The International Air Transport Association (IATA) has released an updated global passenger forecast showing that the recovery in traffic has been slower than had been expected.
In the base case scenario the trade body expected global passenger traffic (measured in revenue passenger kilometres) will not return to pre-Covid-19 levels until 2024, a year later than previously projected.
The recovery in short-haul travel is still expected to happen faster than for long haul travel.
As a result, passenger numbers will recover faster than traffic measured in revenue passenger kilometres.
Recovery to pre-Covid-19 levels, however, will also slide by a year from 2022 to 2023.
For 2020, global passenger numbers (enplanements) are expected to decline by 55 per cent compared to 2019, worsened from the April forecast of 46 per cent.
June 2020 passenger traffic foreshadowed the slower-than-expected recovery.
Traffic, measured in revenue passenger kilometres, fell 86 per cent compared to the year-ago period.
That is only slightly improved from a 91 per cent contraction in May.
This was driven by rising demand in domestic markets, particularly China.
The June load factor set an all-time low for the month at 58 per cent.
The more pessimistic recovery outlook is based on a number of recent trends.
Slow virus containment in the US and developing economies: Although developed economies outside of the US have been largely successful in containing the spread of the virus, renewed outbreaks have occurred in these economies, and in China. Furthermore there is little sign of virus containment in many important emerging economies, which in combination with the US, represent around 40 per cent of global air travel markets. Their continued closure, particularly to international travel, is a significant drag on recovery.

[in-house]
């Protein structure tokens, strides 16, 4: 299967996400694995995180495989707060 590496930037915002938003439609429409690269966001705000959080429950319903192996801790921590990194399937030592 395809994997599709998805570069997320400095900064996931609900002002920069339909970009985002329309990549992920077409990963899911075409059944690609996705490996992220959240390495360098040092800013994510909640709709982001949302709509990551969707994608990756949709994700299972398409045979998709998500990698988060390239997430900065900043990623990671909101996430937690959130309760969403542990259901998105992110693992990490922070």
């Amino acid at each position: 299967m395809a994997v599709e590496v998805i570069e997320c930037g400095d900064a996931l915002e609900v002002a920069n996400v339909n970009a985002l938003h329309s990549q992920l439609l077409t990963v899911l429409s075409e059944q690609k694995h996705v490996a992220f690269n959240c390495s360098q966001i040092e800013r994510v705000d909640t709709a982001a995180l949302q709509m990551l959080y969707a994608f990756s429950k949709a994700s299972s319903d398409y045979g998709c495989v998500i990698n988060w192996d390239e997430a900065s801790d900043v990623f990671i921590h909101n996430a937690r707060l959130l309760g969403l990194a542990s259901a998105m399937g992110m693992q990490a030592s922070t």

Reduced corporate travel: Corporate travel budgets are expected to be very constrained as companies continue to be under financial pressure even as the economy improves. In addition, while historically GDP growth and air travel have been highly correlated, surveys suggest this link has weakened, particularly with regard to business travel, as video conferencing appears to have made significant inroads as a substitute for in-person meetings.]
Weak consumer confidence: While pent-up demand exists for VFR (visiting friends and relatives) and leisure travel, consumer confidence is weak in the face of concerns over job security and rising unemployment, as well as risks of catching COVID-19. Some 55 per cent of respondents to IATA’s June passenger survey do not plan to travel in 2020.
Owing to these factors, IATA’s revised baseline forecast is for global enplanements to fall 55 per cent in 2020 compared to 2019 (the April forecast was for a 46 per cent decline).
Passenger numbers are expected to rise 62 per cent in 2021 off the depressed 2020 base, but still will be down almost 30 per cent compared to 2019.
A full recovery to 2019 levels is not expected until 2023, one year later than previously forecast.
“Passenger traffic hit bottom in April, but the strength of the upturn has been very weak.
“What improvement we have seen has been domestic flying. International markets remain largely closed.
“Consumer confidence is depressed and not helped by the UK’s weekend decision to impose a blanket quarantine on all travellers returning from Spain.
“And in many parts of the world infections are still rising.
“All of this points to a longer recovery period and more pain for the industry and the global economy,” said Alexandre de Juniac, IATA chief executive.